Renewables outperform coal in the United States economically to such an extent that keeping 99% of the country’s coal-fired power plants running is more than it would cost to build a brand-new solar or wind power plant nearby, which is new. Analysis found.
The falling cost of renewable energy, which was supercharged under last year’s Cut-In Inflation Act, means it’s cheaper to build an array of solar panels or a bunch of new wind turbines and hook them up than to keep them running. Of the 210 coal-fired plants in the contiguous United States, with one exception, According to the study.
Michelle Solomon, Policy Analyst Energy innovation, who performed the analysis. “This report certainly challenges the narrative that coal is here to stay.”
The new analysis, conducted on the heels of the $370 billion in tax credits and other clean energy subsidies that Democrats passed in last summer’s Inflation Reduction Act, compares the fuel, operation and maintenance cost of America’s coal fleet with building new solar or wind power from scratch. In the same utility area.
On average, the marginal cost of coal plants is $36 per MWh, while the marginal cost of new solar plants is about $24 per MWh, or about a third cheaper. Only one coal plant – Dry Fork in Wyoming – is cost competitive with new renewables. “It was a little surprising to find this,” Solomon said. “It shows that not only is the cost of renewables falling, but that inflationary law is accelerating this trend.”
Coal, a carbon-dense fuel responsible For 60% of planet-warming emissions from electricity generation, it once formed the backbone of the American grid, generating enough power to light 186 million homes at its peak in 2007. By 2021, however, that output will have decreased by 55%while jobs in the coal mining sector have more than halved over the past decadeto less than 40,000.
Most coal plants in the United States are aging and getting more expensive to maintain, while the fuel source has been widely replaced by cheap gas sources. Environmental regulations, which Donald Trump has vowed to roll back An unfinished mission to revive the coal industry at the presidencyIt has also imposed costs on the sector by imposing reductions on toxic emissions such as mercury and sulfur dioxide.
Coal production has reached 55 years down in 2020 But the industry saw later Signs In the aftermath of the Russian invasion of Ukraine, which led to a rise in energy prices around the world and saw pressure on countries to find an alternative fuel source for Russian gas.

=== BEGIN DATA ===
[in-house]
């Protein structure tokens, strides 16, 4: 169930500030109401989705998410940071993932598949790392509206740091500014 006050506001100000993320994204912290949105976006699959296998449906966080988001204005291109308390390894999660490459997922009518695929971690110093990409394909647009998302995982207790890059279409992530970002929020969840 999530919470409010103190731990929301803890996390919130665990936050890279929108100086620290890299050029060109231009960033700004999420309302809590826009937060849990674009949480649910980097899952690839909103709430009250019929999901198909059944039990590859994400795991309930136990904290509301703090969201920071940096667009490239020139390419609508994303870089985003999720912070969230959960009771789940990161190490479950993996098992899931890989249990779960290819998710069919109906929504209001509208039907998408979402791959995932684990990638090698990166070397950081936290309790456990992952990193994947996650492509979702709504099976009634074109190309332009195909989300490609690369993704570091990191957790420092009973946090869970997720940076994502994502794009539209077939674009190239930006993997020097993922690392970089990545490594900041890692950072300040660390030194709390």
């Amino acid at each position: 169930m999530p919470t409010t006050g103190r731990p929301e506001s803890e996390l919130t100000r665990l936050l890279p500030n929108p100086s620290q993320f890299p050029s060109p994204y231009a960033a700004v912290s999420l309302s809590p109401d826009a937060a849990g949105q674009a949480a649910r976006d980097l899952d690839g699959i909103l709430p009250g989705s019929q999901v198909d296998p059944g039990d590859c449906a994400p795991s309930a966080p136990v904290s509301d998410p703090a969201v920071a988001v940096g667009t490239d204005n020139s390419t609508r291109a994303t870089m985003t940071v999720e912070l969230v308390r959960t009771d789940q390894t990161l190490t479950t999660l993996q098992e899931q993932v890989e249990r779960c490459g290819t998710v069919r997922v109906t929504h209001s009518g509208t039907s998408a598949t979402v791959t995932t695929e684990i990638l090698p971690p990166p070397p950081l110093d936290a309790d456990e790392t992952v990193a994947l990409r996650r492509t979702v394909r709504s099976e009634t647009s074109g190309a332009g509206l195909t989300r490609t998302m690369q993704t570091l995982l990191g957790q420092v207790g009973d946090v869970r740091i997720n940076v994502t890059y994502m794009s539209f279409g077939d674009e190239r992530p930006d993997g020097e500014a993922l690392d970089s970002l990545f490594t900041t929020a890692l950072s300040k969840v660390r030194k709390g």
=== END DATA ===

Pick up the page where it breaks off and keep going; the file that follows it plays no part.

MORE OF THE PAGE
Coal supporters maintain that it is a reliable fuel in a time of instability and have attacked Joe Biden for trying to shift the US away from fossil fuels. “Forcing core coal capacity out of the grid — without reliable alternatives and the infrastructure to support it — will only deepen the reliability and economic challenges,” Rich Nolan, president of the National Mining Association, said in November.
“Look at our friends in Europe, who have rushed blindly to shut down coal plants at such a rapid pace and are now working from Germany to Denmark to get those same plants working again. The global energy crisis is real and is imposing very expensive burdens on people around the world and here at home; Calculated steps to intensify that crisis are reckless and unimaginable.”
While coal is declining over the long term, it is not likely to disappear in the near future – many utilities are still investing deeply in the fuel source and scale of renewable infrastructure, including power projects, new transmission lines, batteries and other storage to deal with intermittent delivery, not broad enough to cause a mass coal shutdown. But analysts say the broader trends, bolstered by spending last year on climate, look poised to call the time in the age of coal.
“We can’t just cut our fingers and shut down all coal plants,” Solomon said, “but we need to speed up building wind and solar power so that when the time comes we can wean ourselves off coal.”
“There is a huge opportunity here to invest in coal communities, building local economic resilience and saving money in the process.”
James Stock, a Harvard economist who did not participate in the program energy The Innovation Report said the analysis was “correct” and that coal was no longer economically competitive.
“We can’t close all these factories tomorrow, we need to do it in an orderly way to support the reliability of the network but we have to be able to do it in fairly quick order,” he said. “Coal has been in a natural decline because of the economy and those economies will continue, and that’s a transition that’s just going to happen.
“We built a lot of coal plants in the United States about 50 years ago because we were worried about the energy security of the world. It made sense at the time and they made an important contribution. But we know a lot now about climate change, so now we need to make different decisions.” .
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